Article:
Food Industry Tells Kids Sugar is Healthy via Kidnetic.com

Editor’s Note: Adapted from text the Department of Health and Human Services blocked us from submitting to its public comments section.

Diabetes is skyrocketing in kids. A recent analysis of insurance company claims found,

“Claims for Type 2 diabetes — formerly known as ‘adult-onset’ diabetes — among young people aged 0 to 22 years old more than doubled between 2011 and 2015.”

Cases of prediabetes, high blood pressure and sleep apnea are all rapidly increasing as well. Chronic disease will limit these children’s quality of life and set them up for early deaths. These diseases can also cost millions to treat.

Don’t worry – the food and beverage industry is here to help. Enter Kidnetic.com. Kidnetic.com alleges that it aims to “promote healthy eating and active living in a way that is fun and relevant.” As its name suggests, the target market is children.  

Kidnetic looks like it’s from 1994, but the International Food Information Council (IFIC) Foundation launched it in 2007. The IFIC Foundation funds Kidnetic through funding from IFIC members “Coca-Cola, Hershey Foods Corp., H.J. Heinz Foundation, Keebler Comp., Kellogg Comp., Kraft Foods, Masterfoods USA, McDonald’s, National Confectioners Association, Procter & Gamble, PepsiCo, Sara Lee Corp., and the Snack Food Association.”

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Kidnetic is marketed to kids as a reliable source of health, fitness and nutrition advice. Does it deliver? Judge for yourself with this selection of Kidnetic content:

Fitting in Fast Food Favorites” recommends that children order soft drinks:

“It’s OK to get the huge-size fries or burger when you’re really hungry or are working out a lot. But eating the biggest sizes all the time can slow you down. Most times, order a smaller burger, fries and soft drink.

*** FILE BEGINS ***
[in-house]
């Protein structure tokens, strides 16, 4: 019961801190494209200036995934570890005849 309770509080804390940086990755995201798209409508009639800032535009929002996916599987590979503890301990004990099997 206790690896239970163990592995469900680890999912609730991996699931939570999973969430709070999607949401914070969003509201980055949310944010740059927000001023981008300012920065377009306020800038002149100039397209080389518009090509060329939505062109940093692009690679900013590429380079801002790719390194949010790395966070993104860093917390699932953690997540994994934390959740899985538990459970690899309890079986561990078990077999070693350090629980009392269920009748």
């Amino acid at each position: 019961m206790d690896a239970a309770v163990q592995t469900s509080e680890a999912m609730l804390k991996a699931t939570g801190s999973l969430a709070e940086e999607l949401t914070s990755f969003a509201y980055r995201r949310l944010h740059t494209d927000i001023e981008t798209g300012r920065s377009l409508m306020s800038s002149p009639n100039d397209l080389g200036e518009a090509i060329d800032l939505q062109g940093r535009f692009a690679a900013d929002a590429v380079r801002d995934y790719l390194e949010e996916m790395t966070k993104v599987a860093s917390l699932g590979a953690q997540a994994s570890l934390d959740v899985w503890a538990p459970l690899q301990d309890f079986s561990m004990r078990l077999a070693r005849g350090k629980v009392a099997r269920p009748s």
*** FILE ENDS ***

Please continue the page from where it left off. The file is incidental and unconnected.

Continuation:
The Parent section advises How To Pack Grade-A Lunches That Kids Will Like:

“Make a backward lunch with a sandwich made with the meat and cheese on the outside and a note written in reverse telling the child to eat dessert first.”

But the star of the show is the “Eat” section, which provides recipes for high-sugar meals and then explains to kids “why it’s good for you.”

Take the “Dirt Bowl Dessert,” made from graham crackers, gummi worms and chocolate pudding. This one is “GOOD FOR YOU,” since it packs 26 grams of sugar. That exceeds the American Heart Association’s limit for total sugar consumption in an entire day. Kidnetic recommends this dose in a single item, in one meal.

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That’s OK, apparently, since Kidnetic reassures children that, “If you eat smart at other meals, cookies, chips, sweetened soft drinks and candy are OK for occasional snacking.” In general, Kidnetic recommends they follow the principles of moderation and energy balance. It’s not clear how the food industry expects elementary school students to consciously balance their caloric expenditure with their caloric consumption, or to moderately consume high-sugar desserts. And since Kidnetic’s recipes exceed accepted health guidelines for sugar in single servings, moderate consumption is extremely unlikely.

For breakfast, Kidnetic recommends the “Mmm Mmmorning Sundae.” It’s “GOOD FOR YOU” because it packs 40 grams of sugar per serving.

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Who approved this content? Russell Pate, Director of the Children’s Physical Activity Research Group at the University of South Carolina. Pate served as a “scientific advisor to Kidnetic.com.” This means Pate “favorably reviewed” all of the site’s content.

The U.S. government also appointed Pate as a lead scientist on the National Physical Activity Guidelines Advisory Committee. Pate leads the sub-committee for child health, despite his myriad conflicts of interest.

Coca-Cola paid Pate US$25,000 for research, Hershey’s paid him $20,000, and the International Life Sciences Institute (ILSI) provided him with at least $200,000 in funding. He has recently received funding from the Costa Rican corporation FTZ Coca-Cola Service Company. Pate also sat on ILSI’s scientific advisory board from 2004 through at least 2012. He was one of only six members on this board:

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ILSI has represented the interests of the R.J. Reynolds Tobacco Company at the World Health Organization and funded misleading research that attempted to discredit sugar intake guidelines. That’s not to mention ILSI’s subversion of the Centers for Disease Control and Prevention.

As one of only six members of ILSI’s Council of Scientific Advisors, Pate has been an instrumental figure in helping the industry proxy group expand its worldwide influence. For example, ILSI sent him to Argentina to discuss obesity prevention strategies in 2008. In addition, Pate has written for Gatorade, presented for Conagra and sat on Kraft Foods’ Worldwide Health Advisory Panel for at least nine years.